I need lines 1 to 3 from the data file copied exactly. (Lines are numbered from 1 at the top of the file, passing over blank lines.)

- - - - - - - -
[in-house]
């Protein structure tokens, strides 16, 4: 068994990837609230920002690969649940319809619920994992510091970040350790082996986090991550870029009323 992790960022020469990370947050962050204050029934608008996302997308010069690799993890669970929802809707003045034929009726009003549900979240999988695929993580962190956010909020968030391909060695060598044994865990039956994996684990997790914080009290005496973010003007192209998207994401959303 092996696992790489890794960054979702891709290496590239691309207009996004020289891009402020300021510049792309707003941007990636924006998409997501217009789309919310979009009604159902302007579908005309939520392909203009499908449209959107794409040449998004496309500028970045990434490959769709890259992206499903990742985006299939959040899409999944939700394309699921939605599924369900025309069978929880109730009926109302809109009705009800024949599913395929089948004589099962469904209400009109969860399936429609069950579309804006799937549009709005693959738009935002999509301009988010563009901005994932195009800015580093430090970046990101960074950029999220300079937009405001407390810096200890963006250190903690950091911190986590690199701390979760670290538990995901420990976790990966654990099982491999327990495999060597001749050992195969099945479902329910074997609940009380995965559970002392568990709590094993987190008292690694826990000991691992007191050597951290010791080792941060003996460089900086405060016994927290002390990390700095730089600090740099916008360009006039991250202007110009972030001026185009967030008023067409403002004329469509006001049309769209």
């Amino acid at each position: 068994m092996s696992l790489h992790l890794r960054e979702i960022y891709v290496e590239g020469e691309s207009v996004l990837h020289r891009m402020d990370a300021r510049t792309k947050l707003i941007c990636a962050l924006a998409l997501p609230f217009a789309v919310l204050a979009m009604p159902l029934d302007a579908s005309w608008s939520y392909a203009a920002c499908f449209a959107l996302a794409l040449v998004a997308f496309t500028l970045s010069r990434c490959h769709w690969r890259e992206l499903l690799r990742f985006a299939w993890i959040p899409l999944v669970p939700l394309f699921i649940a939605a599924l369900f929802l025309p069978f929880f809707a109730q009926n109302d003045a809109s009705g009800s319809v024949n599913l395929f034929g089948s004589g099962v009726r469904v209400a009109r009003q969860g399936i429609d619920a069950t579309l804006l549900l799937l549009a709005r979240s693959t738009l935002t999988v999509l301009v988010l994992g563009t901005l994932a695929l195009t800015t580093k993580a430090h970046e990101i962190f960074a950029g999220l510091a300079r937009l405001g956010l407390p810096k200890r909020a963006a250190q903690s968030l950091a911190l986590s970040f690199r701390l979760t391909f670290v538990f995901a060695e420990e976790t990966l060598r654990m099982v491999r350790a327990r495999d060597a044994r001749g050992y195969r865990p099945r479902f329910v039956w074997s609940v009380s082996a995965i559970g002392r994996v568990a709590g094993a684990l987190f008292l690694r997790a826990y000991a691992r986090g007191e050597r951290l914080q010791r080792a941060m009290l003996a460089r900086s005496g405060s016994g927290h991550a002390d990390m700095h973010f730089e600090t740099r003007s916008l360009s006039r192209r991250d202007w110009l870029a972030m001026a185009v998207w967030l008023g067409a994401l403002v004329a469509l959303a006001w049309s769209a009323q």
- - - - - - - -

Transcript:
[in-house]
């Protein structure tokens, strides 16, 4: 068994990837609230920002690969649940319809619920994992510091970040350790082996986090991550870029009323 992790960022020469990370947050962050204050029934608008996302997308010069690799993890669970929802809707003045034929009726009003549900979240999988695929993580962190956010909020968030391909060695060598044994865990039956994996684990997790914080009290005496973010003007192209998207994401959303 092996696992790489890794960054979702891709290496590239691309207009996004020289891009402020300021510049792309707003941007990636924006998409997501217009789309919310979009009604159902302007579908005309939520392909203009499908449209959107794409040449998004496309500028970045990434490959769709890259992206499903990742985006299939959040899409999944939700394309699921939605599924369900025309069978929880109730009926109302809109009705009800024949599913395929089948004589099962469904209400009109969860399936429609069950579309804006799937549009709005693959738009935002999509301009988010563009901005994932195009800015580093430090970046990101960074950029999220300079937009405001407390810096200890963006250190903690950091911190986590690199701390979760670290538990995901420990976790990966654990099982491999327990495999060597001749050992195969099945479902329910074997609940009380995965559970002392568990709590094993987190008292690694826990000991691992007191050597951290010791080792941060003996460089900086405060016994927290002390990390700095730089600090740099916008360009006039991250202007110009972030001026185009967030008023067409403002004329469509006001049309769209």
């Amino acid at each position: 068994m092996s696992l790489h992790l890794r960054e979702i960022y891709v290496e590239g020469e691309s207009v996004l990837h020289r891009m402020d990370a300021r510049t792309k947050l707003i941007c990636a962050l924006a998409l997501p609230f217009a789309v919310l204050a979009m009604p159902l029934d302007a579908s005309w608008s939520y392909a203009a920002c499908f449209a959107l996302a794409l040449v998004a997308f496309t500028l970045s010069r990434c490959h769709w690969r890259e992206l499903l690799r990742f985006a299939w993890i959040p899409l999944v669970p939700l394309f699921i649940a939605a599924l369900f929802l025309p069978f929880f809707a109730q009926n109302d003045a809109s009705g009800s319809v024949n599913l395929f034929g089948s004589g099962v009726r469904v209400a009109r009003q969860g399936i429609d619920a069950t579309l804006l549900l799937l549009a709005r979240s693959t738009l935002t999988v999509l301009v988010l994992g563009t901005l994932a695929l195009t800015t580093k993580a430090h970046e990101i962190f960074a950029g999220l510091a300079r937009l405001g956010l407390p810096k200890r909020a963006a250190q903690s968030l950091a911190l986590s970040f690199r701390l979760t391909f670290v538990f995901a060695e420990e976790t990966l060598r654990m099982v491999r350790a327990r495999d060597a044994r001749g050992y195969r865990p099945r479902f329910v039956w074997s609940v009380s082996a995965i559970g002392r994996v568990a709590g094993a684990l987190f008292l690694r997790a826990y000991a691992r986090g007191e050597r951290l914080q010791r080792a941060m009290l003996a460089r900086s005496g405060s016994g927290h991550a002390d990390m700095h973010f730089e600090t740099r003007s916008l360009s006039r192209r991250d202007w110009l870029a972030m001026a185009v998207w967030l008023g067409a994401l403002v004329a469509l959303a006001w049309s769209a009323q």